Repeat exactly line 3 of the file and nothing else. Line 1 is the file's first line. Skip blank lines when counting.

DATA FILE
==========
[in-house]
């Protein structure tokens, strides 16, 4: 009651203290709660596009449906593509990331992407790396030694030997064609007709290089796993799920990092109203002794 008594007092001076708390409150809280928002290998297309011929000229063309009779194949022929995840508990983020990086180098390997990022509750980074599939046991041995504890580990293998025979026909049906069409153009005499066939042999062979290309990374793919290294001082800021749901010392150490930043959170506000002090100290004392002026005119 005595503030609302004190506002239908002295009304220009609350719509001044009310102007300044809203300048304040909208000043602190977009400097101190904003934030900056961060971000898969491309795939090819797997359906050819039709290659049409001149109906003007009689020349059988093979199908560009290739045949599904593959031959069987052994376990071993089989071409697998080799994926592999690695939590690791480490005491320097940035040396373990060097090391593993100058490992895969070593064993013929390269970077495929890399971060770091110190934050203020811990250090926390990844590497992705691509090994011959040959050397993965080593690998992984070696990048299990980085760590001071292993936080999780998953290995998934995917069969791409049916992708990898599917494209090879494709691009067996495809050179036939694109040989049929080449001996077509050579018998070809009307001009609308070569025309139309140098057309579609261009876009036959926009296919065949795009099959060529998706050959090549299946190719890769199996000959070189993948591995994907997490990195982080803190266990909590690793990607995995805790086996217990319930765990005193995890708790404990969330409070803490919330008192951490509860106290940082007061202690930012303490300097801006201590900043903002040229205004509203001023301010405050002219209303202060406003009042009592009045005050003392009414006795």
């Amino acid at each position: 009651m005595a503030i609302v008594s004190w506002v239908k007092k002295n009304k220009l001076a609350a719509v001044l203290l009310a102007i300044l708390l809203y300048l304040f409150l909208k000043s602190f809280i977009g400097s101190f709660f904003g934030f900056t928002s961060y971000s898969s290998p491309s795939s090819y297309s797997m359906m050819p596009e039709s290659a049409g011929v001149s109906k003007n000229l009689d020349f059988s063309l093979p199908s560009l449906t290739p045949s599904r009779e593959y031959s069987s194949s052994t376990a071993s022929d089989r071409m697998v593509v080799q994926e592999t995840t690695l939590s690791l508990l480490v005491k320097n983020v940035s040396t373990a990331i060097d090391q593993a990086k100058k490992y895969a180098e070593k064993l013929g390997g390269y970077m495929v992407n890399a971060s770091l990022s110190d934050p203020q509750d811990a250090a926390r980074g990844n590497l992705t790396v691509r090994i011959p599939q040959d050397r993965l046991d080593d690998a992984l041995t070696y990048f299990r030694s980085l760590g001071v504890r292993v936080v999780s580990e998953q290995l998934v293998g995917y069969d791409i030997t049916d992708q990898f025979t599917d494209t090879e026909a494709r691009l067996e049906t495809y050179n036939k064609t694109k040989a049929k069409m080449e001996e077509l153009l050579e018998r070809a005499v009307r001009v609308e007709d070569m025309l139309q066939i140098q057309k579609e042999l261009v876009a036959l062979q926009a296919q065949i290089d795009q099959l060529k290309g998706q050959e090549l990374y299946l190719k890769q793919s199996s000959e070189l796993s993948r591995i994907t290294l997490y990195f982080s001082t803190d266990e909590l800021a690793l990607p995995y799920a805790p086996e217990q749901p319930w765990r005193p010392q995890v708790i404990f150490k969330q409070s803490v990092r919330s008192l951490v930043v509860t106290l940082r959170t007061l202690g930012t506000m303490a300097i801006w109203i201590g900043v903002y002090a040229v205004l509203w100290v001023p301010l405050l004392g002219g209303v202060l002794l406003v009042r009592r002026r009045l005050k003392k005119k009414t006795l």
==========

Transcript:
């Amino acid at each position: 009651m005595a503030i609302v008594s004190w506002v239908k007092k002295n009304k220009l001076a609350a719509v001044l203290l009310a102007i300044l708390l809203y300048l304040f409150l909208k000043s602190f809280i977009g400097s101190f709660f904003g934030f900056t928002s961060y971000s898969s290998p491309s795939s090819y297309s797997m359906m050819p596009e039709s290659a049409g011929v001149s109906k003007n000229l009689d020349f059988s063309l093979p199908s560009l449906t290739p045949s599904r009779e593959y031959s069987s194949s052994t376990a071993s022929d089989r071409m697998v593509v080799q994926e592999t995840t690695l939590s690791l508990l480490v005491k320097n983020v940035s040396t373990a990331i060097d090391q593993a990086k100058k490992y895969a180098e070593k064993l013929g390997g390269y970077m495929v992407n890399a971060s770091l990022s110190d934050p203020q509750d811990a250090a926390r980074g990844n590497l992705t790396v691509r090994i011959p599939q040959d050397r993965l046991d080593d690998a992984l041995t070696y990048f299990r030694s980085l760590g001071v504890r292993v936080v999780s580990e998953q290995l998934v293998g995917y069969d791409i030997t049916d992708q990898f025979t599917d494209t090879e026909a494709r691009l067996e049906t495809y050179n036939k064609t694109k040989a049929k069409m080449e001996e077509l153009l050579e018998r070809a005499v009307r001009v609308e007709d070569m025309l139309q066939i140098q057309k579609e042999l261009v876009a036959l062979q926009a296919q065949i290089d795009q099959l060529k290309g998706q050959e090549l990374y299946l190719k890769q793919s199996s000959e070189l796993s993948r591995i994907t290294l997490y990195f982080s001082t803190d266990e909590l800021a690793l990607p995995y799920a805790p086996e217990q749901p319930w765990r005193p010392q995890v708790i404990f150490k969330q409070s803490v990092r919330s008192l951490v930043v509860t106290l940082r959170t007061l202690g930012t506000m303490a300097i801006w109203i201590g900043v903002y002090a040229v205004l509203w100290v001023p301010l405050l004392g002219g209303v202060l002794l406003v009042r009592r002026r009045l005050k003392k005119k009414t006795l």